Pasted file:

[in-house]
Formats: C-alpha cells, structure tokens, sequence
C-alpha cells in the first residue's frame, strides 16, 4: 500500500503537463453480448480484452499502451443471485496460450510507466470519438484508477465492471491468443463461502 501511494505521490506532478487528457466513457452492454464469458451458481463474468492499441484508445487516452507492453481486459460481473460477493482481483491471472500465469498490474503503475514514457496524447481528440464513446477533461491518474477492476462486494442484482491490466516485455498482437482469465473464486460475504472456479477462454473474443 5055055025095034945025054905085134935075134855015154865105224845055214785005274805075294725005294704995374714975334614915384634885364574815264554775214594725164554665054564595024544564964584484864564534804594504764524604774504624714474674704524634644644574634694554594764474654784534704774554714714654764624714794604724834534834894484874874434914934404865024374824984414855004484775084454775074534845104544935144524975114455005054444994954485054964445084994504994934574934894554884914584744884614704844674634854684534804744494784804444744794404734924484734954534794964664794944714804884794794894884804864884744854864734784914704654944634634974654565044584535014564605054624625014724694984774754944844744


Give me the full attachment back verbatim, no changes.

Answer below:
[in-house]
Formats: C-alpha cells, structure tokens, sequence
C-alpha cells in the first residue's frame, strides 16, 4: 500500500503537463453480448480484452499502451443471485496460450510507466470519438484508477465492471491468443463461502 501511494505521490506532478487528457466513457452492454464469458451458481463474468492499441484508445487516452507492453481486459460481473460477493482481483491471472500465469498490474503503475514514457496524447481528440464513446477533461491518474477492476462486494442484482491490466516485455498482437482469465473464486460475504472456479477462454473474443 5055055025095034945025054905085134935075134855015154865105224845055214785005274805075294725005294704995374714975334614915384634885364574815264554775214594725164554665054564595024544564964584484864564534804594504764524604774504624714474674704524634644644574634694554594764474654784534704774554714714654764624714794604724834534834894484874874434914934404865024374824984414855004484775084454775074534845104544935144524975114455005054444994954485054964445084994504994934574934894554884914584744884614704844674634854684534804744494784804444744794404734924484734954534794964664794944714804884794794894884804864884744854864734784914704654944634634974654565044584535014564605054624625014724694984774754944844744